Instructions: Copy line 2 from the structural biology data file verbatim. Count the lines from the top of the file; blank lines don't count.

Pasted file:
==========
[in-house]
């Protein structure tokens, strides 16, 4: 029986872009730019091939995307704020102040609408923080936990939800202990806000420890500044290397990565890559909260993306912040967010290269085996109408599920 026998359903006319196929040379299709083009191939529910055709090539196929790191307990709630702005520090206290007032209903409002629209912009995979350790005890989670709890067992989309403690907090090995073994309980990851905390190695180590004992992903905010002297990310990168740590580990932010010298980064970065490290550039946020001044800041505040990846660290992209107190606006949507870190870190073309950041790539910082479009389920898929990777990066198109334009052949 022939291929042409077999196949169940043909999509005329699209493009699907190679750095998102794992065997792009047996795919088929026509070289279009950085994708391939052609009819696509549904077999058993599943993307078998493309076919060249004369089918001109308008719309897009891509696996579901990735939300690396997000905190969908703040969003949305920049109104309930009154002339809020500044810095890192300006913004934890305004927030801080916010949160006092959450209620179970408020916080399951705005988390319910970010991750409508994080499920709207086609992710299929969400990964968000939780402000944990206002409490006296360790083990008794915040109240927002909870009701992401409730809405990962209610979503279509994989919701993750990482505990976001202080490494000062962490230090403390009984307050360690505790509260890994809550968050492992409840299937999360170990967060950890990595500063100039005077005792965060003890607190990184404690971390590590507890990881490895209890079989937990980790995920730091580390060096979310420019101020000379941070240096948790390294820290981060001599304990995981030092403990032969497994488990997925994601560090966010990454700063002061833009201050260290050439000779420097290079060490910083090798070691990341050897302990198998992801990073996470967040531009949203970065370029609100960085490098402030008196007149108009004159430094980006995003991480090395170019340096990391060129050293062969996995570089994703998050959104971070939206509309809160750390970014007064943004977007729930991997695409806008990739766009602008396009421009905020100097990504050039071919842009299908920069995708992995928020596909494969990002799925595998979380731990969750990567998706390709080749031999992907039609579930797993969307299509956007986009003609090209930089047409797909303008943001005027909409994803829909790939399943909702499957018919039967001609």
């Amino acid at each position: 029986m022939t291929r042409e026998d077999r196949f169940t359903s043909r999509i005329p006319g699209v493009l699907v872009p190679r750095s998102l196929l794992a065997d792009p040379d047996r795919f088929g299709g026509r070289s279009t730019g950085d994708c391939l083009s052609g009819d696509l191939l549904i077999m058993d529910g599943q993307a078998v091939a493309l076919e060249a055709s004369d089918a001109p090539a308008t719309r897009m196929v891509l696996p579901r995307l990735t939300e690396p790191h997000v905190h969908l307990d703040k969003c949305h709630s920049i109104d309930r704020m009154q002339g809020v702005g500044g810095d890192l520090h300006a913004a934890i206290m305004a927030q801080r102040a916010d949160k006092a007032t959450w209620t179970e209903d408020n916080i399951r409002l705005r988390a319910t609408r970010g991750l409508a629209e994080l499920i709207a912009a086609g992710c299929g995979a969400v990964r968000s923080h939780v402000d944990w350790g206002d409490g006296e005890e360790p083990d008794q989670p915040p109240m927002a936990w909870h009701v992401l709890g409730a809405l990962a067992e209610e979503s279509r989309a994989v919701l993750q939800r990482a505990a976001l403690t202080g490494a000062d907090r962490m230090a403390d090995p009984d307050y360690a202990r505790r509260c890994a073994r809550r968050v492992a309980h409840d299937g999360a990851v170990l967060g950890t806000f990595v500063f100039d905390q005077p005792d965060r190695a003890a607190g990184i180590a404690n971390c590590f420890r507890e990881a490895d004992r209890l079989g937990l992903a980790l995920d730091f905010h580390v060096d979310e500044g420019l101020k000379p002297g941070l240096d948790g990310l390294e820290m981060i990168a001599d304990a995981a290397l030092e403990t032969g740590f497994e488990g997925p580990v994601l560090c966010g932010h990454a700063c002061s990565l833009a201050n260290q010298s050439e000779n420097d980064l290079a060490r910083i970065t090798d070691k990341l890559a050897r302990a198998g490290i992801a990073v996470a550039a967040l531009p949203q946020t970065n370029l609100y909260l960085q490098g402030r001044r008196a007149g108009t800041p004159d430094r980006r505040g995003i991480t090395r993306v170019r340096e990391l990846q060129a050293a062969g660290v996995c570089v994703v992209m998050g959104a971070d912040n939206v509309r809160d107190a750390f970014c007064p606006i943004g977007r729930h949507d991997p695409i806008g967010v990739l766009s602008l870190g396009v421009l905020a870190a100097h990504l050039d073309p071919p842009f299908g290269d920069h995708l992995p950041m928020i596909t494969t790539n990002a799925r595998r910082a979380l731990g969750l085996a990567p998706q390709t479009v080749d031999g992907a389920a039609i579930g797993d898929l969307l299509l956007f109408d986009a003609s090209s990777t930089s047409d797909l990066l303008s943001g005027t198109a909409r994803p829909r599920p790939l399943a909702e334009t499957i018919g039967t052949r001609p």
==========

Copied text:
């Protein structure tokens, strides 16, 4: 029986872009730019091939995307704020102040609408923080936990939800202990806000420890500044290397990565890559909260993306912040967010290269085996109408599920 026998359903006319196929040379299709083009191939529910055709090539196929790191307990709630702005520090206290007032209903409002629209912009995979350790005890989670709890067992989309403690907090090995073994309980990851905390190695180590004992992903905010002297990310990168740590580990932010010298980064970065490290550039946020001044800041505040990846660290992209107190606006949507870190870190073309950041790539910082479009389920898929990777990066198109334009052949 022939291929042409077999196949169940043909999509005329699209493009699907190679750095998102794992065997792009047996795919088929026509070289279009950085994708391939052609009819696509549904077999058993599943993307078998493309076919060249004369089918001109308008719309897009891509696996579901990735939300690396997000905190969908703040969003949305920049109104309930009154002339809020500044810095890192300006913004934890305004927030801080916010949160006092959450209620179970408020916080399951705005988390319910970010991750409508994080499920709207086609992710299929969400990964968000939780402000944990206002409490006296360790083990008794915040109240927002909870009701992401409730809405990962209610979503279509994989919701993750990482505990976001202080490494000062962490230090403390009984307050360690505790509260890994809550968050492992409840299937999360170990967060950890990595500063100039005077005792965060003890607190990184404690971390590590507890990881490895209890079989937990980790995920730091580390060096979310420019101020000379941070240096948790390294820290981060001599304990995981030092403990032969497994488990997925994601560090966010990454700063002061833009201050260290050439000779420097290079060490910083090798070691990341050897302990198998992801990073996470967040531009949203970065370029609100960085490098402030008196007149108009004159430094980006995003991480090395170019340096990391060129050293062969996995570089994703998050959104971070939206509309809160750390970014007064943004977007729930991997695409806008990739766009602008396009421009905020100097990504050039071919842009299908920069995708992995928020596909494969990002799925595998979380731990969750990567998706390709080749031999992907039609579930797993969307299509956007986009003609090209930089047409797909303008943001005027909409994803829909790939399943909702499957018919039967001609």